Magnetic resonance imaging-based computational modelling of blood flow and nanomedicine deposition in patients with peripheral arterial disease

Shaolie S. Hossain, Yongjie Zhang, Xiaoyi Fu, Gerd Brunner, Jaykrishna Singh, Thomas J R Hughes, Dipan Shah, Paolo Decuzzi

Research output: Contribution to journalArticle

19 Scopus citations

Abstract

Peripheral arterial disease (PAD) is generally attributed to the progressive vascular accumulation of lipoproteins and circulating monocytes in the vessel walls leading to the formation of atherosclerotic plaques. This is known to be regulated by the local vascular geometry, haemodynamics and biophysical conditions. Here, an isogeometric analysis framework is proposed to analyse the blood flow and vascular deposition of circulating nanoparticles (NPs) into the superficial femoral artery (SFA) of a PAD patient. The local geometry of the blood vessel and the haemodynamic conditions are derived from magnetic resonance imaging (MRI), performed at baseline and at 24 months post intervention. A dramatic improvement in blood flow dynamics is observed post intervention. A 500% increase in peak flow rate is measured in vivo as a consequence of luminal enlargement. Furthermore, blood flow simulations reveal a 32% drop in the mean oscillatory shear index, indicating reduced disturbed flow post intervention. The same patient information (vascular geometry and blood flow) is used to predict in silico in a simulation of the vascular deposition of systemically injected nanomedicines. NPs, targeted to inflammatory vascular molecules including VCAM-1, E-selectin and ICAM-1, are predicted to preferentially accumulate near the stenosis in the baseline configuration, with VCAM-1 providing the highest accumulation (approx. 1.33 and 1.50 times higher concentration than that of ICAM-1 and E-selectin, respectively). Such selective deposition of NPs within the stenosis could be effectively used for the detection and treatment of plaques forming in the SFA. The presented MRI-based computational protocol can be used to analyse data from clinical trials to explore possible correlations between haemodynamics and disease progression in PAD patients, and potentially predict disease occurrence as well as the outcome of an intervention.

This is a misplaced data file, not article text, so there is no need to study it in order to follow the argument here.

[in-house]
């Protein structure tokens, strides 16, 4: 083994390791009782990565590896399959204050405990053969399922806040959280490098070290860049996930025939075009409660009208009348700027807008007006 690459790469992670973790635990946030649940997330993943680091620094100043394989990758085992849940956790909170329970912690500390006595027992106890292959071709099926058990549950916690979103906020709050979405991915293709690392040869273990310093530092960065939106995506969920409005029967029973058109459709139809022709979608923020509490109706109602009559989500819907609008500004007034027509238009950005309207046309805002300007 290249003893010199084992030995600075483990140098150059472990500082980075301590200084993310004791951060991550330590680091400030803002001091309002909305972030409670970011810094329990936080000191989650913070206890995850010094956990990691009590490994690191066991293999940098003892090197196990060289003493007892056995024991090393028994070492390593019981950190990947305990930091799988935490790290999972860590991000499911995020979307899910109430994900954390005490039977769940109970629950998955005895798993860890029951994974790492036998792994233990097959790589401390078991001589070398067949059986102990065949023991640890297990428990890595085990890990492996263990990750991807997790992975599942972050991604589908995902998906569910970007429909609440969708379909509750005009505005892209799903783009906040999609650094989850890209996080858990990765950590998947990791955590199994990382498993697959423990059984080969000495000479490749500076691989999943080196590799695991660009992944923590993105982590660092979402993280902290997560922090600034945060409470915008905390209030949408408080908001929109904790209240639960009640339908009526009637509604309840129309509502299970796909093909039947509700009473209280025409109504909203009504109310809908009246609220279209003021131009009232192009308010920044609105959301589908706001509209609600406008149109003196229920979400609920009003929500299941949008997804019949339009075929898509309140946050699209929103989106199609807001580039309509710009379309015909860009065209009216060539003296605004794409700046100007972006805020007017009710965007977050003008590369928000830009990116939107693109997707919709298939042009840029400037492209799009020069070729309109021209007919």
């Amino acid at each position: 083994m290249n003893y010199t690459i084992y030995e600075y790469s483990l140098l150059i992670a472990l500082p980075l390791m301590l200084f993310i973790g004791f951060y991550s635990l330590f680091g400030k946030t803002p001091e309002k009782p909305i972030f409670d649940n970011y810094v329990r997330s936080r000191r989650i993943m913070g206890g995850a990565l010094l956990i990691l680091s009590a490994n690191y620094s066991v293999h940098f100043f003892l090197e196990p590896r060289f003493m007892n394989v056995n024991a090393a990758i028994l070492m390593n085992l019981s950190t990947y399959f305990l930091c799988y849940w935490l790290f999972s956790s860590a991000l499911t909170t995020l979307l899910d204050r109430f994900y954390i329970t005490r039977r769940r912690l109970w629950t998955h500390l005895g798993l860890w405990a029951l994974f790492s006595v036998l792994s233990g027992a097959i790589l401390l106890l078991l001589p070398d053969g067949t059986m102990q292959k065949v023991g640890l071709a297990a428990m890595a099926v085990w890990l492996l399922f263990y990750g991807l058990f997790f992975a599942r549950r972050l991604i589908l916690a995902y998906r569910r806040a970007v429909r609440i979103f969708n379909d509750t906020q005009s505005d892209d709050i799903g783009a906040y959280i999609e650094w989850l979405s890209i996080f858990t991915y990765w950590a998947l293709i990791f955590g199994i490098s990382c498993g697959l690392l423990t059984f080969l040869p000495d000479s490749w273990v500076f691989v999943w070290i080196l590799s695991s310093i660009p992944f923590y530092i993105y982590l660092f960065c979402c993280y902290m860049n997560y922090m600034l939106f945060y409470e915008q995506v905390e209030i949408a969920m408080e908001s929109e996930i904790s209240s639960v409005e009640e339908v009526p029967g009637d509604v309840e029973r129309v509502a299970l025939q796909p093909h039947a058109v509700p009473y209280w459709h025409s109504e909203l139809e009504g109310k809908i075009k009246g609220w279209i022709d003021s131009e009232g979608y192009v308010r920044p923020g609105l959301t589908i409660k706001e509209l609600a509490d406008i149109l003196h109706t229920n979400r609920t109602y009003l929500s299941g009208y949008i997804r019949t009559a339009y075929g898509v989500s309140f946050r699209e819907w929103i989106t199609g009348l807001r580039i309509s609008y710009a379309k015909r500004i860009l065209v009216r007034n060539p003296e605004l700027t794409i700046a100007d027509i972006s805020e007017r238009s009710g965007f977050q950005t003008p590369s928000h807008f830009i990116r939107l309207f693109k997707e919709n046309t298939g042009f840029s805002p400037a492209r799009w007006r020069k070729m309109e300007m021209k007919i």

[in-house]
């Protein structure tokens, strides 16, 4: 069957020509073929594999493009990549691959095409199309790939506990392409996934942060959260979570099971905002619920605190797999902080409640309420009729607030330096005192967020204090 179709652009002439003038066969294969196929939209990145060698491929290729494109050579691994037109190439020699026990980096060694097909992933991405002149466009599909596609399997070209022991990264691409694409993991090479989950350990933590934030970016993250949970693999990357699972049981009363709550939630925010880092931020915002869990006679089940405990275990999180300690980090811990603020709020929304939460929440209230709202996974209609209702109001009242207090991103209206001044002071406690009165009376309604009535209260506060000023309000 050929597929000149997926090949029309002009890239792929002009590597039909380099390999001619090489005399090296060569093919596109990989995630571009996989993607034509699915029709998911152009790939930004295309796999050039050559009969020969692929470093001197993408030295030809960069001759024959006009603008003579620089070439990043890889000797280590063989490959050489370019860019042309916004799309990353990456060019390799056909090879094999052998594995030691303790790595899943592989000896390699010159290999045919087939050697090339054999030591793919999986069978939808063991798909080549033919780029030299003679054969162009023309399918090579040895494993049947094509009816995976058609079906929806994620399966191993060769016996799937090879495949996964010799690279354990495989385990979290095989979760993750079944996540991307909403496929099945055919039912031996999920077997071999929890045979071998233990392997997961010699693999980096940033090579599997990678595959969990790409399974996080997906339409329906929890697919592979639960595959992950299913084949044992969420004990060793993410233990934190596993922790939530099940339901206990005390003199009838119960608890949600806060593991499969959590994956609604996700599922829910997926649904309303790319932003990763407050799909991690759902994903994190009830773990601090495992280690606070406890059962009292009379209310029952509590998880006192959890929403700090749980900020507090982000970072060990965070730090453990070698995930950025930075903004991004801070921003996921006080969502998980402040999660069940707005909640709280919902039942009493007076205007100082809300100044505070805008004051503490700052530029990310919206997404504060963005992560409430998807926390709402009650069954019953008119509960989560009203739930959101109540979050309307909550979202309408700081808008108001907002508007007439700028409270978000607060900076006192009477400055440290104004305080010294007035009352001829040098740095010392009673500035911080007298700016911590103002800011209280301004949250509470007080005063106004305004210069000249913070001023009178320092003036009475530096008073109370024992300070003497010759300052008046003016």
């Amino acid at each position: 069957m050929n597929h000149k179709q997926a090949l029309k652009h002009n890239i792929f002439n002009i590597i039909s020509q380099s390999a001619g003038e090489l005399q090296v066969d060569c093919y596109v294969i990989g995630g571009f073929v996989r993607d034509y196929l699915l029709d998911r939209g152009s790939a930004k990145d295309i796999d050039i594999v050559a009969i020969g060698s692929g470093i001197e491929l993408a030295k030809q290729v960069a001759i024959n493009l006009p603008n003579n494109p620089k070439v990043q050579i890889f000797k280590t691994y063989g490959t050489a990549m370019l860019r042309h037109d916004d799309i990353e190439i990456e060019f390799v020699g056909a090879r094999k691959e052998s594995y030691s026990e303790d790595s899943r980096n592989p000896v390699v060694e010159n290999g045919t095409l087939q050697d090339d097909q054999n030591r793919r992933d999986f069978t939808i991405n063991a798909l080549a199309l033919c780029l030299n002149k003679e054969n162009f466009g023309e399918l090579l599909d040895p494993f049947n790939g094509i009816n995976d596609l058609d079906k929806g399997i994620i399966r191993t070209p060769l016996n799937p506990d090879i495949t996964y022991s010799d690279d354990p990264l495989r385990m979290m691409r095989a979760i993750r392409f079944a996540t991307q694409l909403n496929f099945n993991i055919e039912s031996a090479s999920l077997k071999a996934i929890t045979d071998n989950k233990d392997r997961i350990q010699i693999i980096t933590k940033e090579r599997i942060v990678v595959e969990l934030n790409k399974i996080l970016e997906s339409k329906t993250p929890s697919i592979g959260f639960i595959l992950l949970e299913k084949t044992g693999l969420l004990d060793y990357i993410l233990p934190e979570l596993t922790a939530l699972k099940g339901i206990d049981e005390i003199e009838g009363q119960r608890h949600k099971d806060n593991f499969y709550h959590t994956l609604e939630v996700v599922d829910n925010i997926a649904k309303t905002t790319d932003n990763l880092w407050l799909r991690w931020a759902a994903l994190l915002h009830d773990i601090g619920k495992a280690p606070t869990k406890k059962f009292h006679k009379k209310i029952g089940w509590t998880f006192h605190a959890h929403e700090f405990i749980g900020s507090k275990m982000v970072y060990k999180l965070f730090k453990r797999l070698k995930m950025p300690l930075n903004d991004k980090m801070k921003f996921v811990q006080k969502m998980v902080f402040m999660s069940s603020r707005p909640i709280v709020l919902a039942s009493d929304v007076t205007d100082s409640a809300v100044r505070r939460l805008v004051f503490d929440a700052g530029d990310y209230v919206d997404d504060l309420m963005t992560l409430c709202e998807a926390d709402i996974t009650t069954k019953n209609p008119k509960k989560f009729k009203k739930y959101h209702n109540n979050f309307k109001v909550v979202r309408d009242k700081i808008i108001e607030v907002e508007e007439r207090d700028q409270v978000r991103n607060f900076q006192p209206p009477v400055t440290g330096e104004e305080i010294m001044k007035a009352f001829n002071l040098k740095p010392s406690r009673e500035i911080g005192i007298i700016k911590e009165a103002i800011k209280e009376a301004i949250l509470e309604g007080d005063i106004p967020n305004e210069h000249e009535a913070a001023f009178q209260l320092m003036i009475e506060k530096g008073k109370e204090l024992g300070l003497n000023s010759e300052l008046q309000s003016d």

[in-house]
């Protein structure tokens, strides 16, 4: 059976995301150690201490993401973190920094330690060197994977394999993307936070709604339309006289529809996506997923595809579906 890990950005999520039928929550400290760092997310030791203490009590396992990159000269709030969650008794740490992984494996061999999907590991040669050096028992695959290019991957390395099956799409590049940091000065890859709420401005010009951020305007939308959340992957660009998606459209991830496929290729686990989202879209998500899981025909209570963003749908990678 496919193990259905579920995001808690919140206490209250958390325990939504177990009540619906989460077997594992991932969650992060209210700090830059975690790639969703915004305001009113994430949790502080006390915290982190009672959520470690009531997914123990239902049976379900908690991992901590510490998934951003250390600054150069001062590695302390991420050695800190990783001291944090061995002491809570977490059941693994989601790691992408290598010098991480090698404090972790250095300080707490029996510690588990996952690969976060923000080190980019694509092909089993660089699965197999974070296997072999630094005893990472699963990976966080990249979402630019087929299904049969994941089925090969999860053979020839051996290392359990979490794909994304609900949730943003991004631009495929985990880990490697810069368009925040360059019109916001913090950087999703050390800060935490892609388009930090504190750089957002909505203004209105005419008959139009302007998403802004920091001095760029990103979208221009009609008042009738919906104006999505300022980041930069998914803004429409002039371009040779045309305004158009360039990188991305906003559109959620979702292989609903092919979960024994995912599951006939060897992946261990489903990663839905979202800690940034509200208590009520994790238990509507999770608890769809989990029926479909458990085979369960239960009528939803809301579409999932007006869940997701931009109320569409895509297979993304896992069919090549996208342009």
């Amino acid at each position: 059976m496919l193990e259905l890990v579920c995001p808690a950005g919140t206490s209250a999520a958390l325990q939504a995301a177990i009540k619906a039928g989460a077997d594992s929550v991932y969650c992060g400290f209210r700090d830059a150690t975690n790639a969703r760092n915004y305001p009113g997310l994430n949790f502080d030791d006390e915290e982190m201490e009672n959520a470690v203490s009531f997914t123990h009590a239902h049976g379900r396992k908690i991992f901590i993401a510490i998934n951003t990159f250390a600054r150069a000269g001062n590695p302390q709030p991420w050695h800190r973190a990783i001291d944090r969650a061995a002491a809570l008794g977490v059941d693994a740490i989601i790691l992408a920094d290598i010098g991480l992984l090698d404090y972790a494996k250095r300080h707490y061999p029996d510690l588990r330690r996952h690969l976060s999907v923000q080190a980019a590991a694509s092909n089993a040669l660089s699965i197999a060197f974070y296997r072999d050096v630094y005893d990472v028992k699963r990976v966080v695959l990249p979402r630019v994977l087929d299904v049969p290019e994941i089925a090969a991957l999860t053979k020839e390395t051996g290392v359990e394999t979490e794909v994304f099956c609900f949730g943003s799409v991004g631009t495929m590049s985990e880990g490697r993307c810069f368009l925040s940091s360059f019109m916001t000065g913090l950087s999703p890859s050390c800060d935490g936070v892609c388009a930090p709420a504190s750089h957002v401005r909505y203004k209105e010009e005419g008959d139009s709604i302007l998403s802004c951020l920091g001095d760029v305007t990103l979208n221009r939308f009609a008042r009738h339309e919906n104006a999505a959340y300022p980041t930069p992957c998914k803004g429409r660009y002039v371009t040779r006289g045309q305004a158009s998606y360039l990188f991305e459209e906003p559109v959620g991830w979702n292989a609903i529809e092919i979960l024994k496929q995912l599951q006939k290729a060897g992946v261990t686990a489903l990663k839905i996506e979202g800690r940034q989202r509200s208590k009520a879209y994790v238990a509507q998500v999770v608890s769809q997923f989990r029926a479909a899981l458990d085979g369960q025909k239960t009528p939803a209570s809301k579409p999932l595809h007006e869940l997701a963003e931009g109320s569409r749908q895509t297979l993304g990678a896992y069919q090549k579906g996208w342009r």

Original languageEnglish (US)
Article number20150001
JournalJournal of the Royal Society Interface
Volume12
Issue number106
DOIs
StatePublished - May 6 2015

Keywords

  • Atherosclerosis
  • Finite-element modelling
  • Magnetic resonance imaging
  • Nanoparticles
  • Vascular adhesion

ASJC Scopus subject areas

  • Biotechnology
  • Biophysics
  • Bioengineering
  • Biomaterials
  • Biochemistry
  • Biomedical Engineering

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